9 October 2010
Rescuers have drilled through to the underground chamber where 33 Chilean miners have been trapped since August.
The breakthrough at the San Jose mine came shortly after 0800 local time (1200 GMT), sparking celebrations.
It means efforts to remove the miners through the tunnel should begin within days.
The men were trapped when part of the mine collapsed on 5 August - their 65-day ordeal is the longest suffered by a group of miners caught underground.
They have been living in a shelter 700m (2,300ft) underground. However, the Plan B drill - the second of three which have been working simultaneously - has penetrated 624m to a workshop which can be reached by the miners.
Officials say everything needed for the rescue is now in place.
However, they still need to determine whether the miners can be winched up through the exposed rock, or if they will have to wait for the shaft to be encased with steel piping.
Huge cranes have been brought in to lower the metal casing if it is needed. Tests are expected to take hours, possibly days, and Chile's Mining Minister Laurence Golborne has warned that it will be three to eight days before the rescue mission can begin.
The layers of rock nearest to the surface are crumbly and loose and will definitely need casting.
This is a highly symbolic moment - effectively marking the end of the drilling process. But it's not the end of this ordeal for the miners.
But if the authorities decide not to encase the rescue shaft all the way down to miners, the effort to pull them out could begin within a few days.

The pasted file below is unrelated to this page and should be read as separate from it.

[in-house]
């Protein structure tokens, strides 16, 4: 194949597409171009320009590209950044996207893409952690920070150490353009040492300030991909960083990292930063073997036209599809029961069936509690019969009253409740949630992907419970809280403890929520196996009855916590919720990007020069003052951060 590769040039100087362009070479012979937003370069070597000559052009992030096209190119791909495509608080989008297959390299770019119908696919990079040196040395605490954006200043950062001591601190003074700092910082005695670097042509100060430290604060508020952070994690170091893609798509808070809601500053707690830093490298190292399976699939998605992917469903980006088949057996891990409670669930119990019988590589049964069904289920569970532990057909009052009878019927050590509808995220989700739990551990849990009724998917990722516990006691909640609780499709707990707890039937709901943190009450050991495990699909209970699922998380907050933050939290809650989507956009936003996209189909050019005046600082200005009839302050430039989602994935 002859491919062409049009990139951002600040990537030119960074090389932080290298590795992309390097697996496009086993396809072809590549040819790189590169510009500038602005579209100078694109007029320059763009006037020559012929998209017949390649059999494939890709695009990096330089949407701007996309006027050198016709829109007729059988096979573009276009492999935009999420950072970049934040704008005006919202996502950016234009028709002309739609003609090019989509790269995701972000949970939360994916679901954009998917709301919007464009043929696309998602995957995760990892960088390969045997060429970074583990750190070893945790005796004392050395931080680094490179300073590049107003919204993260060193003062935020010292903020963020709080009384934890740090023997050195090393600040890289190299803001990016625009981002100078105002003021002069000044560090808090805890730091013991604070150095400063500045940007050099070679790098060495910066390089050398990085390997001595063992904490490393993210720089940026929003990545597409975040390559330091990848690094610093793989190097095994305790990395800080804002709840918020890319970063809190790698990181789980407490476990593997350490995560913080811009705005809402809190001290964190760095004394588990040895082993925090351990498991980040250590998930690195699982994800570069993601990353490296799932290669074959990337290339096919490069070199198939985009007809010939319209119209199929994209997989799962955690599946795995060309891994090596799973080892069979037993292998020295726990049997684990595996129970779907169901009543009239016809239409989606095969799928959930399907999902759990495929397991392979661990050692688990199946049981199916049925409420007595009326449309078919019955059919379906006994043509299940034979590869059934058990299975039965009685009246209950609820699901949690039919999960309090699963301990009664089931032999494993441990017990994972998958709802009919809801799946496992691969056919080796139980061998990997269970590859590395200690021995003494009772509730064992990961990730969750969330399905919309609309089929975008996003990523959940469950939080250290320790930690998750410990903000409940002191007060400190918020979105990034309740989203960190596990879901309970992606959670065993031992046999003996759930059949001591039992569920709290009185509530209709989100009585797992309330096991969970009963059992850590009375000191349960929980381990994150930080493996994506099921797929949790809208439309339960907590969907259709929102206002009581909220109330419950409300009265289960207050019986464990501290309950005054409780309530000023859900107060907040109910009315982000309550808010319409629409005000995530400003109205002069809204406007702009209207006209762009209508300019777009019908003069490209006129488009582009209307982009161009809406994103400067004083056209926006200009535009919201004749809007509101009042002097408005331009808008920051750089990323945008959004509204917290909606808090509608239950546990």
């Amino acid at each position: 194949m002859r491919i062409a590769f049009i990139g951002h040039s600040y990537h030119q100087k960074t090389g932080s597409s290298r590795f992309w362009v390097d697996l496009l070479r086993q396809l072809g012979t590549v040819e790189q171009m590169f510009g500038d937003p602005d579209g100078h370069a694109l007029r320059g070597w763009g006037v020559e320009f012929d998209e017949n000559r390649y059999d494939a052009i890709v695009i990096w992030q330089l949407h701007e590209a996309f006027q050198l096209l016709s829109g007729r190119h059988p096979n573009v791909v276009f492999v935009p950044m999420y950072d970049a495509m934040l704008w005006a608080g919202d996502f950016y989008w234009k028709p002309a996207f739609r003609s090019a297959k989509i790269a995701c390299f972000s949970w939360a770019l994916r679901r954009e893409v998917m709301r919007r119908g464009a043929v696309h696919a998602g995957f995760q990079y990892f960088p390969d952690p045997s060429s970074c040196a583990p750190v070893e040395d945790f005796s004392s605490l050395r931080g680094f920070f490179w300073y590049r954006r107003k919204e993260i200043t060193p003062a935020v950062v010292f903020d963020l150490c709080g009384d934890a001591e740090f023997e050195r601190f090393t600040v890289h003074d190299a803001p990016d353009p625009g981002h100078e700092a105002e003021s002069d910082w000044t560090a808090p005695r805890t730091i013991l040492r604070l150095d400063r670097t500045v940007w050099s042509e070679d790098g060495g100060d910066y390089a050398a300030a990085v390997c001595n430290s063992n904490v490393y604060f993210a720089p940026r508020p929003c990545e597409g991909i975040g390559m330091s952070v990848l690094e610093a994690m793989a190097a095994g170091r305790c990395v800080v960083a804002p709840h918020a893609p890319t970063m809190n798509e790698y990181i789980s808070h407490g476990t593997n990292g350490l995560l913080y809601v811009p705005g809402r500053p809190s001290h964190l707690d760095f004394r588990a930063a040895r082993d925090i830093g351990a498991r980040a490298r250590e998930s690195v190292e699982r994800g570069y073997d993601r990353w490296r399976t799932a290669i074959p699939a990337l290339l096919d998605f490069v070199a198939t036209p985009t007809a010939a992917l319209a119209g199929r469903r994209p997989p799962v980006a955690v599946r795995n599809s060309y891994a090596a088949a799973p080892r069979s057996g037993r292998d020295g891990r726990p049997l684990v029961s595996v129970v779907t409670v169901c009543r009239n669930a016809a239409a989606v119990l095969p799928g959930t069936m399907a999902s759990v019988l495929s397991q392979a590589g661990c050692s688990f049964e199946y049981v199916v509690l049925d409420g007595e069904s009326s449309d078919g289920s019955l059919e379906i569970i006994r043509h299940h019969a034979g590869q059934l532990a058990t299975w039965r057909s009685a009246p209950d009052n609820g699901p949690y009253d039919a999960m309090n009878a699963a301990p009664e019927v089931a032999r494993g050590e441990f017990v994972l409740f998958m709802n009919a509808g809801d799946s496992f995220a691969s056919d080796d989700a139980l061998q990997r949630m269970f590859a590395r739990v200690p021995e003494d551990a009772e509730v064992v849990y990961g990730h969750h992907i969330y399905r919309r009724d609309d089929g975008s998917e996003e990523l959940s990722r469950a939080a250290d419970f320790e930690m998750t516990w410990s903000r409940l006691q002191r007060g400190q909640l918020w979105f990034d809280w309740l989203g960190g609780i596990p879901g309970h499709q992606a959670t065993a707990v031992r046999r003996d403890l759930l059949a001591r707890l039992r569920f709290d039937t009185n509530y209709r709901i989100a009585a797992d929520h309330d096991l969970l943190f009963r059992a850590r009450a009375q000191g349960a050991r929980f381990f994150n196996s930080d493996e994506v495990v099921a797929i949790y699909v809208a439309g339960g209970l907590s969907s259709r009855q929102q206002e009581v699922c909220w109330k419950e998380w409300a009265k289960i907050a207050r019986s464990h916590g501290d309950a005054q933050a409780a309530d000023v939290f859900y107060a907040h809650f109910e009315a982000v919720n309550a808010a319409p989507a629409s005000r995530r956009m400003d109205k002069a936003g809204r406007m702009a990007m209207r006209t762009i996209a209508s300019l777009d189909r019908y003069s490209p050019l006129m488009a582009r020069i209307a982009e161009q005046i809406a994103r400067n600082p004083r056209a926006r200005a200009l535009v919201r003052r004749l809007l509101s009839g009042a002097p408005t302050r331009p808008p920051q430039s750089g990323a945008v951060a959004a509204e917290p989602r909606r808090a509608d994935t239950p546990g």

Once the tunnel is secured, the rescue team will set up a winch at the top of it and lower a specially designed escape capsule down to the miners, and only then will they be brought up to the surface.
The National Union of Miners wishes the 33 miners a speedy and safe conclusion to their ordeal, and that they are soon returned to their families.
Why shouldn't Kellingley and Thoresby have remained open into 2018?
In a report prepared for the NUM and TUC "Merits of UK Coal State Aid Application" it is argued that rather than close Kellingley and Thorseby in 2015 they could remain open until 2018. Other EU member states have and still are benefiting from the fund whilst making a case for extended funding.
"It can be seen that our European competitors are taking a strategic decision to support their coal industry during managed wind down of uncompetitive coal mines, and are providing substantial sums under European State Aid regulations. As an example, Germany’s closure plans are designed to address the social impact of job losses, and specifically to allow sufficient time to enable direct and indirect supply chains to adjust. To date the UK has made little use of state-aid provisions for the sector, either under the previous regulations or current Closure Aid."
The full report can be read here http://www.num.org.uk/uploads/26/1184.pdf
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